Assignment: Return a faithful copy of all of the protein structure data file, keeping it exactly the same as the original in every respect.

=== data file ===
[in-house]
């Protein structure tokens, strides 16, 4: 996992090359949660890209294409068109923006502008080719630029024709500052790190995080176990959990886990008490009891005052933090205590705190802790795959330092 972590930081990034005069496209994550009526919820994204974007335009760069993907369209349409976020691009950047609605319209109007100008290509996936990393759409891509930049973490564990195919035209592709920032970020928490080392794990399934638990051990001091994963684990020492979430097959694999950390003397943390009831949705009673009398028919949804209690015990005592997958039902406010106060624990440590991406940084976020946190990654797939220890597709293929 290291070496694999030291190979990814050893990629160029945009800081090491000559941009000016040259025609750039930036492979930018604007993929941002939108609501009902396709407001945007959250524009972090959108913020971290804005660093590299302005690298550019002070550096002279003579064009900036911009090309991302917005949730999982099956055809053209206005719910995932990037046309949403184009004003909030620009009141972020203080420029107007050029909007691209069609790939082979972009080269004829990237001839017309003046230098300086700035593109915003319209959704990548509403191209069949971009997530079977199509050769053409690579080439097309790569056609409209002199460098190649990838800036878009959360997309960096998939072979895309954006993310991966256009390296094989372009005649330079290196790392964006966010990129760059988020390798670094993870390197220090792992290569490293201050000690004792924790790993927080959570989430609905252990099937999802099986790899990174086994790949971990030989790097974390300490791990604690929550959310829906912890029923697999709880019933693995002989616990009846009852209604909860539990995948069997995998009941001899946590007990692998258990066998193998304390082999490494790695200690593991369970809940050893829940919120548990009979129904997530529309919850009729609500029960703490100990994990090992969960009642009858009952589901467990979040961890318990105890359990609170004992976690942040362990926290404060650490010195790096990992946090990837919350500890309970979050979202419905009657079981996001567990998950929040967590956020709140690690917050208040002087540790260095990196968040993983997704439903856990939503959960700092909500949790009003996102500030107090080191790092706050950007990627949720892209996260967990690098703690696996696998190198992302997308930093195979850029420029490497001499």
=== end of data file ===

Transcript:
[in-house]
């Protein structure tokens, strides 16, 4: 996992090359949660890209294409068109923006502008080719630029024709500052790190995080176990959990886990008490009891005052933090205590705190802790795959330092 972590930081990034005069496209994550009526919820994204974007335009760069993907369209349409976020691009950047609605319209109007100008290509996936990393759409891509930049973490564990195919035209592709920032970020928490080392794990399934638990051990001091994963684990020492979430097959694999950390003397943390009831949705009673009398028919949804209690015990005592997958039902406010106060624990440590991406940084976020946190990654797939220890597709293929 290291070496694999030291190979990814050893990629160029945009800081090491000559941009000016040259025609750039930036492979930018604007993929941002939108609501009902396709407001945007959250524009972090959108913020971290804005660093590299302005690298550019002070550096002279003579064009900036911009090309991302917005949730999982099956055809053209206005719910995932990037046309949403184009004003909030620009009141972020203080420029107007050029909007691209069609790939082979972009080269004829990237001839017309003046230098300086700035593109915003319209959704990548509403191209069949971009997530079977199509050769053409690579080439097309790569056609409209002199460098190649990838800036878009959360997309960096998939072979895309954006993310991966256009390296094989372009005649330079290196790392964006966010990129760059988020390798670094993870390197220090792992290569490293201050000690004792924790790993927080959570989430609905252990099937999802099986790899990174086994790949971990030989790097974390300490791990604690929550959310829906912890029923697999709880019933693995002989616990009846009852209604909860539990995948069997995998009941001899946590007990692998258990066998193998304390082999490494790695200690593991369970809940050893829940919120548990009979129904997530529309919850009729609500029960703490100990994990090992969960009642009858009952589901467990979040961890318990105890359990609170004992976690942040362990926290404060650490010195790096990992946090990837919350500890309970979050979202419905009657079981996001567990998950929040967590956020709140690690917050208040002087540790260095990196968040993983997704439903856990939503959960700092909500949790009003996102500030107090080191790092706050950007990627949720892209996260967990690098703690696996696998190198992302997308930093195979850029420029490497001499």